Letting your wine breath

Wine is poured from a bottle in glass on wooden table, close up

Letting your wine breath

The Science and History Behind Wine Breathing

In my research on wine, almost everyone supports the idea of giving wine some air, from certified professionals to your run-of-the-mill wine enthusiast. There is some history behind the idea of letting wines breathe; long ago, winemakers discovered that adding sulphur (sulfites) helped slow the oxidation process of wine, allowing it to age more gracefully. Wine also has a small, tiny amount of naturally-produced sulfites.

When additional sulfites were first added, winemaking was not such the science it is today — we used to have more sulfites in the wine, and perhaps it was useful to let some of that blow off before consuming the wine.

Today, the quantity of sulfites is so minute that there’s no need for allowing the wine to breathe.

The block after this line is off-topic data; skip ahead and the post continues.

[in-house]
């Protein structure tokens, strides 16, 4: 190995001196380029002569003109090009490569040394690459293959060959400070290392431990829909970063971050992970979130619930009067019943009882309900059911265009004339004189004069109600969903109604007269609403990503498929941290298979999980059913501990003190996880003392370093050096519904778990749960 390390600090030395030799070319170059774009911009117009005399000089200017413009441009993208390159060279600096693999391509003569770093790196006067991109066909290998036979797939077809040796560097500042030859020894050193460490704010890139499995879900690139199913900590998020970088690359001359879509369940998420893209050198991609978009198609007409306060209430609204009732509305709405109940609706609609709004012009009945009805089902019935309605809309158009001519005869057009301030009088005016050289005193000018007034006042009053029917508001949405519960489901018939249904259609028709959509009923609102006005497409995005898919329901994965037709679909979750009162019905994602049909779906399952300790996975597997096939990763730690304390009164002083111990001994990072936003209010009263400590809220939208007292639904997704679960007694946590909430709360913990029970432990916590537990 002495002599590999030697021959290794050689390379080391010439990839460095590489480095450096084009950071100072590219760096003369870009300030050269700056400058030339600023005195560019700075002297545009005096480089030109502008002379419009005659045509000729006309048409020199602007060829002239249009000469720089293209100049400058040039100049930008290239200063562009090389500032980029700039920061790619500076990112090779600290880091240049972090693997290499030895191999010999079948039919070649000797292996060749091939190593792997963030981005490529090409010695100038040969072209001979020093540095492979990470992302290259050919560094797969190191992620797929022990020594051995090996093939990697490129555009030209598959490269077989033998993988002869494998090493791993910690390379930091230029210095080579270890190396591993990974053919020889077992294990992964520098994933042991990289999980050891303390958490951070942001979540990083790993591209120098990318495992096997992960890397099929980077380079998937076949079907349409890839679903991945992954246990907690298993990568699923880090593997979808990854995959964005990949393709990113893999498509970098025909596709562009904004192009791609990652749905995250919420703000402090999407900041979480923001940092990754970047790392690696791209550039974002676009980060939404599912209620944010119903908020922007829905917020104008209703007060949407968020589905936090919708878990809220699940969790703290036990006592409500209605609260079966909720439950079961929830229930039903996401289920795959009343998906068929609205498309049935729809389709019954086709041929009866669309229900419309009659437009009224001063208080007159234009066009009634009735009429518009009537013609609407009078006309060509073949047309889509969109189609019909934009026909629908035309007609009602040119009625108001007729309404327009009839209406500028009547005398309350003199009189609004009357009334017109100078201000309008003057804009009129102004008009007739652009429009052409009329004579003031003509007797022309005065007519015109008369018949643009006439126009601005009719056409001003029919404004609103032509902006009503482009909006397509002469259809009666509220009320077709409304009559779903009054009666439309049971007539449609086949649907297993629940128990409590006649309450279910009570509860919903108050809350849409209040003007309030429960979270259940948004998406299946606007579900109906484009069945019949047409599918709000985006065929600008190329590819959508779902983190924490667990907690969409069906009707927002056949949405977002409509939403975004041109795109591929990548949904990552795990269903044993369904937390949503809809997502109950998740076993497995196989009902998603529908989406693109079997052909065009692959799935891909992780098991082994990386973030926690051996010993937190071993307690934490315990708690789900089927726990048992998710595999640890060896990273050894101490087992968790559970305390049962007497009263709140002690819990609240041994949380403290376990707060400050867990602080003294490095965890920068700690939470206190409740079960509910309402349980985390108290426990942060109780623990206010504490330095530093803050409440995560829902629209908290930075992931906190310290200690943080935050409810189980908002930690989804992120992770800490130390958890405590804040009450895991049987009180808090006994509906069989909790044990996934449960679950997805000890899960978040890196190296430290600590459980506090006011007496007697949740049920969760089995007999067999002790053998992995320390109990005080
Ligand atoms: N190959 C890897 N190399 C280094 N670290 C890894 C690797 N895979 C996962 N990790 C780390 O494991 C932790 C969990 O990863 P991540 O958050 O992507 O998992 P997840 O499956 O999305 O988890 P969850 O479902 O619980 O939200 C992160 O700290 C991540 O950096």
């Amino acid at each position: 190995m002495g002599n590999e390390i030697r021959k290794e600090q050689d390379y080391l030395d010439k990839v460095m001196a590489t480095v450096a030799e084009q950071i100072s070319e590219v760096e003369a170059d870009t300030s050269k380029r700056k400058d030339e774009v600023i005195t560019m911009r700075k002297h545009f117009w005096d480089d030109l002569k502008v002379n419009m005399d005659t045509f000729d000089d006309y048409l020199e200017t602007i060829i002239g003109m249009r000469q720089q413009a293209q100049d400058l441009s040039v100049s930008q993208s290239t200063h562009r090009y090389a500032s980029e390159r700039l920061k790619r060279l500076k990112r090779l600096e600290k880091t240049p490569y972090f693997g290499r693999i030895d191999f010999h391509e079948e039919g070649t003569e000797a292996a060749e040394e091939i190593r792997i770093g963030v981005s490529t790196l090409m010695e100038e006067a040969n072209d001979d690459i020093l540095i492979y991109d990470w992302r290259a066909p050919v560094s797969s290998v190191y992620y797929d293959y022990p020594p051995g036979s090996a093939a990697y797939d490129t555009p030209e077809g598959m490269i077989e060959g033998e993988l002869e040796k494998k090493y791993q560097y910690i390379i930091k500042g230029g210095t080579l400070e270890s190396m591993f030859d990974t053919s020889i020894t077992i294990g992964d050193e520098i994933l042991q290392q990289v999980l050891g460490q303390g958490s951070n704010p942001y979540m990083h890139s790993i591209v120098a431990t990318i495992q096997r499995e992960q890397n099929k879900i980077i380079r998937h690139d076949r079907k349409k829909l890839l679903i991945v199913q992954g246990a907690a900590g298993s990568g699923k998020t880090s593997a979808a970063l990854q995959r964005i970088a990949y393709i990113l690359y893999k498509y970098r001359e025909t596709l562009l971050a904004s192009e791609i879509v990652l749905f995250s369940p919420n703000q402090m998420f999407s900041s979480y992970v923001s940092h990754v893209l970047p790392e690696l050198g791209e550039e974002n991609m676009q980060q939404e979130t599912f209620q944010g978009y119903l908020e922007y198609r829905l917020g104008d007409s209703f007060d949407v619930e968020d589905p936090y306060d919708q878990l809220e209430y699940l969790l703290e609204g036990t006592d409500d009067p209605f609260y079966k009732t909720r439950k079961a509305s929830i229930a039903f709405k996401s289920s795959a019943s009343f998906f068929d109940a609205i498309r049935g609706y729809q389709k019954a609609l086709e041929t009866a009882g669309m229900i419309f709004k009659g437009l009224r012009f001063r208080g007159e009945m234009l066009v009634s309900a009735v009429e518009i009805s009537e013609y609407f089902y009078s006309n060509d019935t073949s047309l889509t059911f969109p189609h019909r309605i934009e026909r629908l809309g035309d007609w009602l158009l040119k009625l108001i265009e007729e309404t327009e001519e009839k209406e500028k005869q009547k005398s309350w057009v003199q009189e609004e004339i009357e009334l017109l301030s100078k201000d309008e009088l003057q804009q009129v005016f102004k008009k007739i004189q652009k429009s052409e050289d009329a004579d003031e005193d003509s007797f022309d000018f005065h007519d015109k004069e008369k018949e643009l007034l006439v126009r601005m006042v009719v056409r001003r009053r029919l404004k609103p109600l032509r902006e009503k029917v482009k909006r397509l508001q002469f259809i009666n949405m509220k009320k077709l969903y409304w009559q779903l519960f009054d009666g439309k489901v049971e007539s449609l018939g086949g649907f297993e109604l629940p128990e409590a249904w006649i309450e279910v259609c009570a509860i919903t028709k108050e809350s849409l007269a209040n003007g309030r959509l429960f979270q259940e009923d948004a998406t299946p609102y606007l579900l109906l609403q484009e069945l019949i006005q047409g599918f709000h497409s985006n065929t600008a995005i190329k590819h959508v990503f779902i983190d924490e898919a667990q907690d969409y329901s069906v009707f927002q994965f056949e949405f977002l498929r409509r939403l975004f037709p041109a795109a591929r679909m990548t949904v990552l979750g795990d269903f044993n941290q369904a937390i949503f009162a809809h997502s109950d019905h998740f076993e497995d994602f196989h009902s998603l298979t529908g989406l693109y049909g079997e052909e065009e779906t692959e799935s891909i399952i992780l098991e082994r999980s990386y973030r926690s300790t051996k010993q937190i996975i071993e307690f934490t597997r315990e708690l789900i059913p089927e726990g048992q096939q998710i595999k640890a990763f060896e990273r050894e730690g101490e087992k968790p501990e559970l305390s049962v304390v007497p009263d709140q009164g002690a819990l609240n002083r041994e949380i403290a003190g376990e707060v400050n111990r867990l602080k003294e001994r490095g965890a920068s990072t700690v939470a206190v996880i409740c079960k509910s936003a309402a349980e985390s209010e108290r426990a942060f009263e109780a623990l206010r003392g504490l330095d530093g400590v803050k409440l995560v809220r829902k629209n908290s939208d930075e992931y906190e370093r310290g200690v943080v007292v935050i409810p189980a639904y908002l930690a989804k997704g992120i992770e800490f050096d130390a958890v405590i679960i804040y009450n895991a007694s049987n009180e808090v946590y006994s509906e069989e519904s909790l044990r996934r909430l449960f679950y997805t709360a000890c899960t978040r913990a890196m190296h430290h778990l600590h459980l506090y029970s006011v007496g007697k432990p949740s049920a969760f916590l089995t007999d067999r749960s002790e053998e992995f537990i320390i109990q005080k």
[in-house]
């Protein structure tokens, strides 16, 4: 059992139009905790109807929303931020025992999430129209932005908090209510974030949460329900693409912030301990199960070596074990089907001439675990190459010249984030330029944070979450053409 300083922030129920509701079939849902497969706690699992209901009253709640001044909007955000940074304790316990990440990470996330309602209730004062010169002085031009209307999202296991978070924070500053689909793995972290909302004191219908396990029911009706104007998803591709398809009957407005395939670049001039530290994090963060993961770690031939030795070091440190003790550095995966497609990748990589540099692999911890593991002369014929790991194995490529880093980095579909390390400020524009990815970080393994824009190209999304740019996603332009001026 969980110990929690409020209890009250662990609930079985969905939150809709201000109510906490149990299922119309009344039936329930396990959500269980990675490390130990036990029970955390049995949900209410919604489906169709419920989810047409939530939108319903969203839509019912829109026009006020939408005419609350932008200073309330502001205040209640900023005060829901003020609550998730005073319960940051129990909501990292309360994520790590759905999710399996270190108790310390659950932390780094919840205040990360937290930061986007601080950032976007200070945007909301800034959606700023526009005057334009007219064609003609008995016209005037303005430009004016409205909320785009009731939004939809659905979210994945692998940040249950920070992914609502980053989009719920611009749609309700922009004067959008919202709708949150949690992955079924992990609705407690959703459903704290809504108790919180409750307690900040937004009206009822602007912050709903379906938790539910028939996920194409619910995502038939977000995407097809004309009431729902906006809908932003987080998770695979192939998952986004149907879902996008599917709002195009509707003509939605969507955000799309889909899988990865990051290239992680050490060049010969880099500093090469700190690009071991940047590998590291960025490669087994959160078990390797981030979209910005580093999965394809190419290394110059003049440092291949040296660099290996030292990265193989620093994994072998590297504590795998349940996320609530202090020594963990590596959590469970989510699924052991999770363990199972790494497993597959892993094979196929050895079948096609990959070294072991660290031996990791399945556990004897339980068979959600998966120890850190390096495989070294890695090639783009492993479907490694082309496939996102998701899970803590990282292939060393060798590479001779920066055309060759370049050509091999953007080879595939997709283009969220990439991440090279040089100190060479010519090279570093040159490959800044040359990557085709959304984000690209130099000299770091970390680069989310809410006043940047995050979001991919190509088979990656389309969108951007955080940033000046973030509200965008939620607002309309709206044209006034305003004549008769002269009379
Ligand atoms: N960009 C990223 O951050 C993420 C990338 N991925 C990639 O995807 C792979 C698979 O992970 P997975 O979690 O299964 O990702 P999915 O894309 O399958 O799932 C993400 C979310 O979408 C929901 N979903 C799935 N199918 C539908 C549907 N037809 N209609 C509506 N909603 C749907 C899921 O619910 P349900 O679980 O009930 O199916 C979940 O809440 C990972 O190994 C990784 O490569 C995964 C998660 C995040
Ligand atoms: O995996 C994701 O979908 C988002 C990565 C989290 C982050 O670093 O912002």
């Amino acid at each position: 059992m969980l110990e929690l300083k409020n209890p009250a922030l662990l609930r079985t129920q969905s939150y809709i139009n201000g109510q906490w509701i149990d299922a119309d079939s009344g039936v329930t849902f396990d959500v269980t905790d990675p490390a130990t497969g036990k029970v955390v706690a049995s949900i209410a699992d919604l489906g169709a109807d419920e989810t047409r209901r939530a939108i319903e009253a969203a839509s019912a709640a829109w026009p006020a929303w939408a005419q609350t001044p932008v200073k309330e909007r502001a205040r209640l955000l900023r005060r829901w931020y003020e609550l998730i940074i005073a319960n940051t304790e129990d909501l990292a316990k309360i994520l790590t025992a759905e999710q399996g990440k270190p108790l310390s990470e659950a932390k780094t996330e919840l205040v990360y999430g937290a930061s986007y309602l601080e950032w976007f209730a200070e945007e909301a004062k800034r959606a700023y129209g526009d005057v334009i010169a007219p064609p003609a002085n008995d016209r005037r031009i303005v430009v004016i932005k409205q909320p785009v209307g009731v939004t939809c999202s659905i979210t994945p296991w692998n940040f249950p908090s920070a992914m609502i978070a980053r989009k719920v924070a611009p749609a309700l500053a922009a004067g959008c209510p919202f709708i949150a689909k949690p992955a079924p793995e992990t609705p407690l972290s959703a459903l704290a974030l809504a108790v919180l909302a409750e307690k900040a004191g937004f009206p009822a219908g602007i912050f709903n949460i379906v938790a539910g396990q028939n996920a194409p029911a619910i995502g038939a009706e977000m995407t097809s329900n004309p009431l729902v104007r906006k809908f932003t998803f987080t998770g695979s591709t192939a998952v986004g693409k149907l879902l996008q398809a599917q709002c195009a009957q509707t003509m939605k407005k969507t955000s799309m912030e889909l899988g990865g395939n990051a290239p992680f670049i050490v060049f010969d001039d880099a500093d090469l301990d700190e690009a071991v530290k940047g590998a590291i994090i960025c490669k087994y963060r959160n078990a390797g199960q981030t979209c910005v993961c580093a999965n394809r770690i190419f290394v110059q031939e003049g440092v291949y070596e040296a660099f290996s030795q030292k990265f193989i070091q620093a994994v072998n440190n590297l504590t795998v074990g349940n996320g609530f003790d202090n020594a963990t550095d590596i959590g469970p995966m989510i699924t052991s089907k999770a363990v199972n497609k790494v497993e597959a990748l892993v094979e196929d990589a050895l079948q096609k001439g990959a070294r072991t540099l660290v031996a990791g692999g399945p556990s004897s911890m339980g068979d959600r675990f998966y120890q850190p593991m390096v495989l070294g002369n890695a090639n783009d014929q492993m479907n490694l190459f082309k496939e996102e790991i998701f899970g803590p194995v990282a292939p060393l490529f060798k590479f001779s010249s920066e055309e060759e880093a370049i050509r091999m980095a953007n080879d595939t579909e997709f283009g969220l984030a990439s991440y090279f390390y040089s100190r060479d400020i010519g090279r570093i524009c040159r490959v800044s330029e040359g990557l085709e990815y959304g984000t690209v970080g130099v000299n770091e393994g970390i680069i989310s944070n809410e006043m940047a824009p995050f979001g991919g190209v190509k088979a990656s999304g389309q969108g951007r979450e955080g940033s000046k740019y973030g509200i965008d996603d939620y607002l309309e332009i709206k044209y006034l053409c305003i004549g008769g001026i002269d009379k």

Oxidation: Get It Out of the Bottle!

But what about the oxidation process — allowing a bit of oxygen to mix in with the wine that’s been all bottled up? We all know of a wine that tastes better after it’s been poured. Technically, there’s no science to back this up currently, but it’s important to know that if you really do want to aerate a wine, you need to get it out of the bottle — the slender shape of the bottle means little oxidation happens.

That’s why decanters have a large bowl shape, giving lots of surface area of the wine for oxidation. You can use any pitcher to decant wine, to be honest, as long as it is nice and round.